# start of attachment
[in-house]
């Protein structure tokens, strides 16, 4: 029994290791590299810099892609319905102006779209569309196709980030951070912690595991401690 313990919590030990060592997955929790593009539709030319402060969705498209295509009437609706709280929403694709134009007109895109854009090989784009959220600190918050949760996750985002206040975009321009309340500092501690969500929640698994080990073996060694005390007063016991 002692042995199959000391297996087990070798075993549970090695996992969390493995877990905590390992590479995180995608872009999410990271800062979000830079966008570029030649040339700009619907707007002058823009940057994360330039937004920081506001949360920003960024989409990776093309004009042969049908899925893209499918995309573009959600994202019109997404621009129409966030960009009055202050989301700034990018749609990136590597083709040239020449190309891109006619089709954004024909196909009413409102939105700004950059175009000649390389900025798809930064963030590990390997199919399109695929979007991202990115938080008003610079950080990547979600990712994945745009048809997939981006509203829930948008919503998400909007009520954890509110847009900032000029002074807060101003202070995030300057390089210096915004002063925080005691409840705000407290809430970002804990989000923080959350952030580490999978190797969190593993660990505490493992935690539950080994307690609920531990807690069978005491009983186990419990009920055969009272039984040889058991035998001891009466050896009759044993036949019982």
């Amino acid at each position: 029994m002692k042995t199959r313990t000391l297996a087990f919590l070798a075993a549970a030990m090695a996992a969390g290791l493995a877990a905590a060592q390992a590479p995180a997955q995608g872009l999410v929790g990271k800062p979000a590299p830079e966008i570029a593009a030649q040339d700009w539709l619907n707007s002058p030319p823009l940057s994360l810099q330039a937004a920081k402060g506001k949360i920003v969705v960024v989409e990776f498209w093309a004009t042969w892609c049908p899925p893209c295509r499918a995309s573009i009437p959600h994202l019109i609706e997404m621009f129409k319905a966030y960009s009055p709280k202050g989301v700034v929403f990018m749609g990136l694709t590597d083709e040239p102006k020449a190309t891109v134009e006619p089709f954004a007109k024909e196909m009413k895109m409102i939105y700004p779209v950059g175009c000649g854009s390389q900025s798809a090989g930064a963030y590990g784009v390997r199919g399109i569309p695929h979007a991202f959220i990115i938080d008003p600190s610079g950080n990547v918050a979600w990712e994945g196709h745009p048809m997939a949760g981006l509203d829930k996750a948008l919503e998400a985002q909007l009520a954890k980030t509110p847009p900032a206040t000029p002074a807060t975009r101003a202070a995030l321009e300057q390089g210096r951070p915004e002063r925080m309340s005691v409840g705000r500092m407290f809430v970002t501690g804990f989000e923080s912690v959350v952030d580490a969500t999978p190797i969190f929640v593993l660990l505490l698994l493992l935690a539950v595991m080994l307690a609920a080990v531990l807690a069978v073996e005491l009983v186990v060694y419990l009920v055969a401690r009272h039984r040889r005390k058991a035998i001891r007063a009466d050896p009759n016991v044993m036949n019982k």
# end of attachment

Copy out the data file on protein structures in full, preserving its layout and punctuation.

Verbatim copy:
[in-house]
């Protein structure tokens, strides 16, 4: 029994290791590299810099892609319905102006779209569309196709980030951070912690595991401690 313990919590030990060592997955929790593009539709030319402060969705498209295509009437609706709280929403694709134009007109895109854009090989784009959220600190918050949760996750985002206040975009321009309340500092501690969500929640698994080990073996060694005390007063016991 002692042995199959000391297996087990070798075993549970090695996992969390493995877990905590390992590479995180995608872009999410990271800062979000830079966008570029030649040339700009619907707007002058823009940057994360330039937004920081506001949360920003960024989409990776093309004009042969049908899925893209499918995309573009959600994202019109997404621009129409966030960009009055202050989301700034990018749609990136590597083709040239020449190309891109006619089709954004024909196909009413409102939105700004950059175009000649390389900025798809930064963030590990390997199919399109695929979007991202990115938080008003610079950080990547979600990712994945745009048809997939981006509203829930948008919503998400909007009520954890509110847009900032000029002074807060101003202070995030300057390089210096915004002063925080005691409840705000407290809430970002804990989000923080959350952030580490999978190797969190593993660990505490493992935690539950080994307690609920531990807690069978005491009983186990419990009920055969009272039984040889058991035998001891009466050896009759044993036949019982």
């Amino acid at each position: 029994m002692k042995t199959r313990t000391l297996a087990f919590l070798a075993a549970a030990m090695a996992a969390g290791l493995a877990a905590a060592q390992a590479p995180a997955q995608g872009l999410v929790g990271k800062p979000a590299p830079e966008i570029a593009a030649q040339d700009w539709l619907n707007s002058p030319p823009l940057s994360l810099q330039a937004a920081k402060g506001k949360i920003v969705v960024v989409e990776f498209w093309a004009t042969w892609c049908p899925p893209c295509r499918a995309s573009i009437p959600h994202l019109i609706e997404m621009f129409k319905a966030y960009s009055p709280k202050g989301v700034v929403f990018m749609g990136l694709t590597d083709e040239p102006k020449a190309t891109v134009e006619p089709f954004a007109k024909e196909m009413k895109m409102i939105y700004p779209v950059g175009c000649g854009s390389q900025s798809a090989g930064a963030y590990g784009v390997r199919g399109i569309p695929h979007a991202f959220i990115i938080d008003p600190s610079g950080n990547v918050a979600w990712e994945g196709h745009p048809m997939a949760g981006l509203d829930k996750a948008l919503e998400a985002q909007l009520a954890k980030t509110p847009p900032a206040t000029p002074a807060t975009r101003a202070a995030l321009e300057q390089g210096r951070p915004e002063r925080m309340s005691v409840g705000r500092m407290f809430v970002t501690g804990f989000e923080s912690v959350v952030d580490a969500t999978p190797i969190f929640v593993l660990l505490l698994l493992l935690a539950v595991m080994l307690a609920a080990v531990l807690a069978v073996e005491l009983v186990v060694y419990l009920v055969a401690r009272h039984r040889r005390k058991a035998i001891r007063a009466d050896p009759n016991v044993m036949n019982k």